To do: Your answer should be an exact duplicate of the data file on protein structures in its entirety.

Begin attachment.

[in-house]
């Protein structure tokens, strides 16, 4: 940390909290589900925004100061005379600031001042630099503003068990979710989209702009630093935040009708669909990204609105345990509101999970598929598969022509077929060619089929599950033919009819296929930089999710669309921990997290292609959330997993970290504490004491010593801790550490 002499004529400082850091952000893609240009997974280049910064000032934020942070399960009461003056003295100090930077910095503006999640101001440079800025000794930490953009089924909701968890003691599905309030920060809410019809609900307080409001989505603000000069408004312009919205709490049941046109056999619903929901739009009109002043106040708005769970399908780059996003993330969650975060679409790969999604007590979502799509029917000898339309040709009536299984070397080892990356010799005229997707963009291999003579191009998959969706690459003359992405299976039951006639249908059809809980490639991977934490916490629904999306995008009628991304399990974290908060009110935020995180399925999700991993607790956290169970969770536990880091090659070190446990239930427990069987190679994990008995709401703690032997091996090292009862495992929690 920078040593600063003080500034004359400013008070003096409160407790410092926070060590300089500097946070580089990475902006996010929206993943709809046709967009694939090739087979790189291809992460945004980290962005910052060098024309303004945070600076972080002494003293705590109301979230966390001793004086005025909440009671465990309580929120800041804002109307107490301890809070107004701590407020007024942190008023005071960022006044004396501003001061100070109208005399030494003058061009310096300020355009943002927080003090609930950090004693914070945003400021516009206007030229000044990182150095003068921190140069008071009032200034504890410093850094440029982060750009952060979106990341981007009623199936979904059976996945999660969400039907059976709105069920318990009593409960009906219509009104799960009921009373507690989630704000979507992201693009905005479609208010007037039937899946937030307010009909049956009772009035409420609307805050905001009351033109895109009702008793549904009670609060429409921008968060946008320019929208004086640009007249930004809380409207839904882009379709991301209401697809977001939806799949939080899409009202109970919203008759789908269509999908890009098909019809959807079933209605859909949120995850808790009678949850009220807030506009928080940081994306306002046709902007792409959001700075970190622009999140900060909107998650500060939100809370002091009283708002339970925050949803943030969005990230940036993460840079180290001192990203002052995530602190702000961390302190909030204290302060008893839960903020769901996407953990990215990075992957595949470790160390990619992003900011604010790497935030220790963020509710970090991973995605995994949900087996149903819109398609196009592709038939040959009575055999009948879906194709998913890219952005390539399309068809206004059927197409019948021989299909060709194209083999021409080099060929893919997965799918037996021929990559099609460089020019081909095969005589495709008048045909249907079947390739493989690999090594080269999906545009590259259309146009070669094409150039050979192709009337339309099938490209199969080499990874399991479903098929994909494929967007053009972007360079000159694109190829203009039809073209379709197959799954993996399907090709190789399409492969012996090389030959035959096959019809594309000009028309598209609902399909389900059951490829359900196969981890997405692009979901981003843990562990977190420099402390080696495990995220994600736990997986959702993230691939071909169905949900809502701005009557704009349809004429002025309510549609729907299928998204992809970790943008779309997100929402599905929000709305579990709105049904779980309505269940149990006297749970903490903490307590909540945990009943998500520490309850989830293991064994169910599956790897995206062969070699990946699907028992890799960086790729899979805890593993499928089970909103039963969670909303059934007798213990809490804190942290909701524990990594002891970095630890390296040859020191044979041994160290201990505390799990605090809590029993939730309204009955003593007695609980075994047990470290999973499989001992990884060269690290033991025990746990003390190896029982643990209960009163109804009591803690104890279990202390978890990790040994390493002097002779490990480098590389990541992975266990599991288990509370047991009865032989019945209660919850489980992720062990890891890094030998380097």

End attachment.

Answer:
[in-house]
């Protein structure tokens, strides 16, 4: 940390909290589900925004100061005379600031001042630099503003068990979710989209702009630093935040009708669909990204609105345990509101999970598929598969022509077929060619089929599950033919009819296929930089999710669309921990997290292609959330997993970290504490004491010593801790550490 002499004529400082850091952000893609240009997974280049910064000032934020942070399960009461003056003295100090930077910095503006999640101001440079800025000794930490953009089924909701968890003691599905309030920060809410019809609900307080409001989505603000000069408004312009919205709490049941046109056999619903929901739009009109002043106040708005769970399908780059996003993330969650975060679409790969999604007590979502799509029917000898339309040709009536299984070397080892990356010799005229997707963009291999003579191009998959969706690459003359992405299976039951006639249908059809809980490639991977934490916490629904999306995008009628991304399990974290908060009110935020995180399925999700991993607790956290169970969770536990880091090659070190446990239930427990069987190679994990008995709401703690032997091996090292009862495992929690 920078040593600063003080500034004359400013008070003096409160407790410092926070060590300089500097946070580089990475902006996010929206993943709809046709967009694939090739087979790189291809992460945004980290962005910052060098024309303004945070600076972080002494003293705590109301979230966390001793004086005025909440009671465990309580929120800041804002109307107490301890809070107004701590407020007024942190008023005071960022006044004396501003001061100070109208005399030494003058061009310096300020355009943002927080003090609930950090004693914070945003400021516009206007030229000044990182150095003068921190140069008071009032200034504890410093850094440029982060750009952060979106990341981007009623199936979904059976996945999660969400039907059976709105069920318990009593409960009906219509009104799960009921009373507690989630704000979507992201693009905005479609208010007037039937899946937030307010009909049956009772009035409420609307805050905001009351033109895109009702008793549904009670609060429409921008968060946008320019929208004086640009007249930004809380409207839904882009379709991301209401697809977001939806799949939080899409009202109970919203008759789908269509999908890009098909019809959807079933209605859909949120995850808790009678949850009220807030506009928080940081994306306002046709902007792409959001700075970190622009999140900060909107998650500060939100809370002091009283708002339970925050949803943030969005990230940036993460840079180290001192990203002052995530602190702000961390302190909030204290302060008893839960903020769901996407953990990215990075992957595949470790160390990619992003900011604010790497935030220790963020509710970090991973995605995994949900087996149903819109398609196009592709038939040959009575055999009948879906194709998913890219952005390539399309068809206004059927197409019948021989299909060709194209083999021409080099060929893919997965799918037996021929990559099609460089020019081909095969005589495709008048045909249907079947390739493989690999090594080269999906545009590259259309146009070669094409150039050979192709009337339309099938490209199969080499990874399991479903098929994909494929967007053009972007360079000159694109190829203009039809073209379709197959799954993996399907090709190789399409492969012996090389030959035959096959019809594309000009028309598209609902399909389900059951490829359900196969981890997405692009979901981003843990562990977190420099402390080696495990995220994600736990997986959702993230691939071909169905949900809502701005009557704009349809004429002025309510549609729907299928998204992809970790943008779309997100929402599905929000709305579990709105049904779980309505269940149990006297749970903490903490307590909540945990009943998500520490309850989830293991064994169910599956790897995206062969070699990946699907028992890799960086790729899979805890593993499928089970909103039963969670909303059934007798213990809490804190942290909701524990990594002891970095630890390296040859020191044979041994160290201990505390799990605090809590029993939730309204009955003593007695609980075994047990470290999973499989001992990884060269690290033991025990746990003390190896029982643990209960009163109804009591803690104890279990202390978890990790040994390493002097002779490990480098590389990541992975266990599991288990509370047991009865032989019945209660919850489980992720062990890891890094030998380097």